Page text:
- BMO Mid-Term US IG Corporate Bond Hedged to CAD Index ETF – ZMU
- BMO S&P/TSX Capped Composite Index ETF – ZCN
- BMO S&P 500 Index ETF – ZSP
- BMO MSCI EAFE Index ETF – ZEA
- BMO MSCI Emerging Markets Index ETF – ZEM
BMO’s asset allocation ETFs allocate 25% of their equities to Canada, 40% of their equities to the US, 25% to international markets, and 10% to emerging markets.
Horizons all-in-one ETFs
What sets Horizons’ suite of all-in-one ETFs apart is that they’re structured as something called a total return swap. A typical ETF will distribute dividends and interest to investors throughout the year. With Horizons’ all-in-one ETFs, investors won’t receive any income from the ETF. Instead, these investors will only incur capital gains when they sell. This structure can be advantageous when held in a non-registered (taxable) account if you don’t want to receive taxable investment income (say in high-income earning years).
With that important preamble out of the way, here’s a look at Horizons all-in-one ETFs:
The Horizons all-in-one funds contain eight individual ETFs, except for HGRO which holds six underlying ETFs (no bonds).
- Horizons CDN Select Universe ETF
- Horizons US Large Cap Index ETF
- Horizons US 7-10 Year Treasury ETF
- Horizons NASDAQ-100 Index ETF
- Horizons INTL Developed Markets ETF
- Horizons Europe 50 Index ETF
- Horizons Emerging Markets ETF
That breaks down to 55% of its equity holdings to US stocks (large-cap index plus NASDAQ), 16% to Canadian stocks, 14% to international (developed) market stocks, 7% to European stocks, and 7% to emerging market stocks.
TD all-in-one ETFs
TD has also launched an asset allocation series they call their One-Click ETF portfolios. These all-on-one ETFs differ from their competitors because they contain a mix of passive and actively managed funds.
The One-Click portfolios contain the largest underlying holdings of the bunch. 75% of the holdings are passively managed while the remaining 25% are actively managed.
- TD Canadian Aggregate Bond Index ETF – TDB
- TD U.S. Long Term Treasury Bond ETF – TULB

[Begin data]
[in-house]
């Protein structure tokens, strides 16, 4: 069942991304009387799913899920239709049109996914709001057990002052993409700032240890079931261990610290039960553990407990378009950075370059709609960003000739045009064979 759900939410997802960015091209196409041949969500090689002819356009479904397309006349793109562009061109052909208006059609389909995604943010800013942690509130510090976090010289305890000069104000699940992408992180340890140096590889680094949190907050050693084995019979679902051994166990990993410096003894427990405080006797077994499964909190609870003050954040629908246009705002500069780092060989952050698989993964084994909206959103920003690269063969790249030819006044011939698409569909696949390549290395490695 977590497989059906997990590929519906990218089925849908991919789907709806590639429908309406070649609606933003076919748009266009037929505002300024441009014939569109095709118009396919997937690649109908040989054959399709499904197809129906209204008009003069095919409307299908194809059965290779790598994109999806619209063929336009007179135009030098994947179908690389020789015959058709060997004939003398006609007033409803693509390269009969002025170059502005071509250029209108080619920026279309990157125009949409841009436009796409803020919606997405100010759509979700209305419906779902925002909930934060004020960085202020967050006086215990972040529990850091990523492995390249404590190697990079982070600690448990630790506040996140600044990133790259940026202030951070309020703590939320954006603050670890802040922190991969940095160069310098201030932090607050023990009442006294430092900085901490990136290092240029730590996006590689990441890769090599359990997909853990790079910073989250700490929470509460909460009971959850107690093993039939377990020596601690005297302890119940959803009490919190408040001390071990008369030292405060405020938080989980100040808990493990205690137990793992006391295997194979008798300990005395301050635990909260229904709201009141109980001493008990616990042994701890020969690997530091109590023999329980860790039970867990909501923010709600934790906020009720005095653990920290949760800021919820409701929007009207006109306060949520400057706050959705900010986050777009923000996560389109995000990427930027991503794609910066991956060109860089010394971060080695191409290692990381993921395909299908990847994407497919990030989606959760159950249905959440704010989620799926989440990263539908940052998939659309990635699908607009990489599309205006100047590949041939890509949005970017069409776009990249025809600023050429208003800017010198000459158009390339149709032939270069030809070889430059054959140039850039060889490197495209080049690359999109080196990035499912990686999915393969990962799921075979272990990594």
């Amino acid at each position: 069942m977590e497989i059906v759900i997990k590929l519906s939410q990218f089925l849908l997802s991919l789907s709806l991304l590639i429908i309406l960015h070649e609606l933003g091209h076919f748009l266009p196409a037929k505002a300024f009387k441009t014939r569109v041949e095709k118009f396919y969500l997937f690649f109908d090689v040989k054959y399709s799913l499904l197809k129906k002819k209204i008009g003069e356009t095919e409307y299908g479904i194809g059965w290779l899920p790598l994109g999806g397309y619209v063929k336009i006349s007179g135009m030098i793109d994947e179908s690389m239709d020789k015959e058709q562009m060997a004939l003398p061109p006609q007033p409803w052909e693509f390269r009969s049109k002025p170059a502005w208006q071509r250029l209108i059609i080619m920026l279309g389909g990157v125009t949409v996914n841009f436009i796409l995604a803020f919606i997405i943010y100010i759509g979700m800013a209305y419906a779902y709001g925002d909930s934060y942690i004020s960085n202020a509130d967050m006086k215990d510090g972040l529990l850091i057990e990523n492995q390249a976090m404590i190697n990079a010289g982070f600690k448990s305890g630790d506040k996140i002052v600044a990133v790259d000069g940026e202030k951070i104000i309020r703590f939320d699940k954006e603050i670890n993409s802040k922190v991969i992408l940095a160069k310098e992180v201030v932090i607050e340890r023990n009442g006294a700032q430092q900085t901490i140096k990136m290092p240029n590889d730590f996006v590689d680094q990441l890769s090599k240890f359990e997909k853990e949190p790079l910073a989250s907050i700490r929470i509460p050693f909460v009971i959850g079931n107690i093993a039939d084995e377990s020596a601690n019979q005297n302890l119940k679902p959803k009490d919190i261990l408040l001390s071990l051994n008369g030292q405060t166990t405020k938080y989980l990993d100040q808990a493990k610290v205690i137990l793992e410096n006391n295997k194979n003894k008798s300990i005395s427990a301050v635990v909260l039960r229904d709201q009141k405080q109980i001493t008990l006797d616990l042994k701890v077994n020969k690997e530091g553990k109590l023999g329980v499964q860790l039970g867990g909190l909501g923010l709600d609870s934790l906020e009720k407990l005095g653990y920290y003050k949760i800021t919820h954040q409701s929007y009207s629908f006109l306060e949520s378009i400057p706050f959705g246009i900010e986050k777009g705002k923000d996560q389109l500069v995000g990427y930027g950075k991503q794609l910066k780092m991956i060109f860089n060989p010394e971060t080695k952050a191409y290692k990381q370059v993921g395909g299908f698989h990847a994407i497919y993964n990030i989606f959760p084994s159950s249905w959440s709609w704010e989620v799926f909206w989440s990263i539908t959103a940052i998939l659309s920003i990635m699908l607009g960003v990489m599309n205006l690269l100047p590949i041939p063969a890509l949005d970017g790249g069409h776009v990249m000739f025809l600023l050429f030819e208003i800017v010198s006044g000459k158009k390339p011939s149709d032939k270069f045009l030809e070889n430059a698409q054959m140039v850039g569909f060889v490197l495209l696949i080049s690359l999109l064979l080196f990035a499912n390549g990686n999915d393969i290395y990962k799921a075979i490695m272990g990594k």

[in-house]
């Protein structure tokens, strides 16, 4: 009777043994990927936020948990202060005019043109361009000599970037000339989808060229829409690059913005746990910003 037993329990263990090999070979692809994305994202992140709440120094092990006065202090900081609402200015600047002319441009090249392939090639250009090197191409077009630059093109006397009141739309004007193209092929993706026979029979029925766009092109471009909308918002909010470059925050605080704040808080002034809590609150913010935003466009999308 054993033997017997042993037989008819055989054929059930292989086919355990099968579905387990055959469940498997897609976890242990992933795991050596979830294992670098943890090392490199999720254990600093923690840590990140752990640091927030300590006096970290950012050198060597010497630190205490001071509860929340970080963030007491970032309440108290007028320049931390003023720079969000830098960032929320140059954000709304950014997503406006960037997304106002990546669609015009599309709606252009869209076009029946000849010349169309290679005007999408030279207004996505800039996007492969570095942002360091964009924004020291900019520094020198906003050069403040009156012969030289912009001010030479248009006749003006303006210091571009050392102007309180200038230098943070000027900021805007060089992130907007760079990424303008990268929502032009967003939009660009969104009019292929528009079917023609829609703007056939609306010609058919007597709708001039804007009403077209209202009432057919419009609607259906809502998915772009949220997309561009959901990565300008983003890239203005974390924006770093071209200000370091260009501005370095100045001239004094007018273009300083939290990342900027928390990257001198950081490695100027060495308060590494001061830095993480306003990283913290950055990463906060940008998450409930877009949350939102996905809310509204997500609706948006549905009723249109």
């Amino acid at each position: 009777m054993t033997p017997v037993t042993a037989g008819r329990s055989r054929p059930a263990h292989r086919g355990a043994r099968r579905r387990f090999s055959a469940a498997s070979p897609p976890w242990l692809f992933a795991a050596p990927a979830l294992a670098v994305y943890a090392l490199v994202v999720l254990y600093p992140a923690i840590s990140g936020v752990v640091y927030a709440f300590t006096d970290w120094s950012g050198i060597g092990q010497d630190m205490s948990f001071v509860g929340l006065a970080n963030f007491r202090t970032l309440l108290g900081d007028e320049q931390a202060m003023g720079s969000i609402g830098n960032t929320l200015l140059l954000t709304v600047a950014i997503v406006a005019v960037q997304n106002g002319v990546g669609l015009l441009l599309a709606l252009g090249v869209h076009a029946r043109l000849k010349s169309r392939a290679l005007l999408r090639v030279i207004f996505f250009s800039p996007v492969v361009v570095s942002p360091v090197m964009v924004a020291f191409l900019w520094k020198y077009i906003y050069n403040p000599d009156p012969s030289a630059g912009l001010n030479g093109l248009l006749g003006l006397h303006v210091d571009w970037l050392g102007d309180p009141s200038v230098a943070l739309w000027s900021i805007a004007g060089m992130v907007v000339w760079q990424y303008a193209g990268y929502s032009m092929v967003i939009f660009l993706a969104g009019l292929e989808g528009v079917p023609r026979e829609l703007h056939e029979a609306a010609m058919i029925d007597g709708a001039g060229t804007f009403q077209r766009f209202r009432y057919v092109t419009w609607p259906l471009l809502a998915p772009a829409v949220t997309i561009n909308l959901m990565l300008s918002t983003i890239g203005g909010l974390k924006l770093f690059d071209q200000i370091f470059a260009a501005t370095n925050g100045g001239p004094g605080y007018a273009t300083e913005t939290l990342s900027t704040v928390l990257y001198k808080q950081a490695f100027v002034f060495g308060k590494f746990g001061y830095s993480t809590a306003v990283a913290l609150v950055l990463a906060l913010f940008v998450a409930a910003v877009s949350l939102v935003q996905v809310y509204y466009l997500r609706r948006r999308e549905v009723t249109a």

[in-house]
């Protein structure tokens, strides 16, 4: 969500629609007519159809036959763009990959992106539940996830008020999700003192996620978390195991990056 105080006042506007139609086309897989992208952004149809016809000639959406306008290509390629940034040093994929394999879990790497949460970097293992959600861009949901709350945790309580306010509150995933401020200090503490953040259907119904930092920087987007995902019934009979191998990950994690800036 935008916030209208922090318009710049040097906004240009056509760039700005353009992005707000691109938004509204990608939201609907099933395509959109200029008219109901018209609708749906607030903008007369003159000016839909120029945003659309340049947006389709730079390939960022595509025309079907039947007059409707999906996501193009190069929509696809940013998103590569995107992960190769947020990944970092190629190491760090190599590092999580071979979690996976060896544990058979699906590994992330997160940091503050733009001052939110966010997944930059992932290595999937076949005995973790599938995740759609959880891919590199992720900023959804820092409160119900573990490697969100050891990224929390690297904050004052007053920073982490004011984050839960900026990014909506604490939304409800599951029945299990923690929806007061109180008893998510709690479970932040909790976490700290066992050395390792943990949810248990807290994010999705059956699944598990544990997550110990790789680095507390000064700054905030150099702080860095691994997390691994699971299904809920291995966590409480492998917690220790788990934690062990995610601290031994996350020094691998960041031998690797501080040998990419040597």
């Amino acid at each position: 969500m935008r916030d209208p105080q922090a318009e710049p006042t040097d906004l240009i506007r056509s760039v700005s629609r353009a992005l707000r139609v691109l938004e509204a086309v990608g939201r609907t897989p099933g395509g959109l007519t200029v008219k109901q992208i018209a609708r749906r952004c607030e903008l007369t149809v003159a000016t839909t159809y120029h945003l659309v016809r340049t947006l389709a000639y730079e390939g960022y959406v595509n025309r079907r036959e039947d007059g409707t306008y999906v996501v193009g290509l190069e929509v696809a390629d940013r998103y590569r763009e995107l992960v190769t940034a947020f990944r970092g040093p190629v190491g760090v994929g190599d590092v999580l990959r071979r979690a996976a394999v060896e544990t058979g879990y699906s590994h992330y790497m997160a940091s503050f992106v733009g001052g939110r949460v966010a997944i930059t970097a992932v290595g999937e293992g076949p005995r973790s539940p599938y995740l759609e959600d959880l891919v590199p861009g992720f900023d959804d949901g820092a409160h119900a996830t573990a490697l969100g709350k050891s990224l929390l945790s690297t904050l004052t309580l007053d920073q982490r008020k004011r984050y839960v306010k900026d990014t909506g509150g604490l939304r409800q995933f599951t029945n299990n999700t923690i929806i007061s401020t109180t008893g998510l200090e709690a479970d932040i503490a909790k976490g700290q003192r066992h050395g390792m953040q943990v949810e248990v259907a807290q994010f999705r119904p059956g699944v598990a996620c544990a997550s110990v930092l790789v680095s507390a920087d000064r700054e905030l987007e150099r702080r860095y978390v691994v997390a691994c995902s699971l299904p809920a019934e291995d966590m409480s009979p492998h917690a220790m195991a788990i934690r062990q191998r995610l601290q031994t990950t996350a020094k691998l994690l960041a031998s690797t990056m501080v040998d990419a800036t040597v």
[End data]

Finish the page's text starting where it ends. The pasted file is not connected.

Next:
- TD Canadian Long Term Federal Bond ETF – TCLB
- TD Canadian Equity Index ETF – TTP
- TD U.S. Equity Index ETF – TPU
- TD International Equity Index ETF – TPE
- TD Global Technology Leaders Index ETF – TEC
- TD Active Global Income ETF – TGFI
- TD Select Short Term Corporate Bond Ladder ETF – TCSB
- TD Active U.S. High Yield Bond ETF – TUHY
- TD Q Global Dividend ETF – TQGD
- TD Q Canadian Low Volatility ETF – TCLV
- TD Active Global Equity Growth ETF – TGGR
- TD Q U.S. Small-Mid Cap Equity ETF – TQSM
TD allocates around 33% of its equities to Canadian stocks, 44% to US stocks, and 23% to international stocks.
What is the best all-in-one ETF?
DIY investors cannot go wrong by choosing a risk-appropriate asset allocation ETF from either Vanguard, iShares, or BMO. These three ETF providers offer the best all-in-one ETFs in Canada, with only slight differences between the three suites of products.
- Vanguard’s all-in-one ETFs are best for investors who want a higher allocation to Canadian stocks. This allocation is good for Canadian retirees who spend Canadian dollars and want to reduce the impact of foreign currency on their investment portfolio.
- iShares’ all in one ETFs are tied for the least expensive in Canada and have a higher exposure to US equities (and less exposure to Canadian stocks). This allocation is good for investors who believe the US stock market will continue to outperform Canadian stocks.
- BMO’s asset allocation ETFs are also tied for the least expensive in Canada. They’re also known for their solid fixed income ETF options that you’ll find under the hood of their all- in-one ETFs. However, they don’t offer an all-equity version or an ultra-conservative version. This allocation is good for investors who prefer more emerging market stock exposure.
- Horizons’ unique total return swap ETFs are worth a look in a taxable account – especially for investors who are in a high tax bracket and do not want to receive dividend or interest income. Beware, though, these all-in-one ETFs are not as diversified as the Vanguard, iShares, or BMO options and come with some regulatory risk if a future government disallows the swap-based structure. The structure is not appropriate inside a registered (RRSP, TFSA) account.
- TD’s One-Click ETFs are a good option for TD clients, particularly the ones who invest using the TD GoalAssist app where they can purchase the ETFs for free. These ETFs do have an active management component, though, so pure index investors may want to avoid them.
After careful analysis comparing the five families of all in one ETFs, I’ve declared iShares to be the winner.
The iShares asset allocation suite of XINC, XCNS, XBAL, XGRO, and XEQT are all solid choices with terrific underlying ETF holdings and are the least expensive all-in-one ETFs on the market.
Investors can purchase iShares’ all-in-one ETFs for free at Questrade, Wealthsimple Trade, BMO InvestorLine Self-Directed, and Scotia iTrade (XBAL and XGRO only). If you’re not sure which online brokerage to go with, check out this head-to-head comparison of the best online brokerages in Canada.
Read more: Best online brokerage accounts in Canada for 2023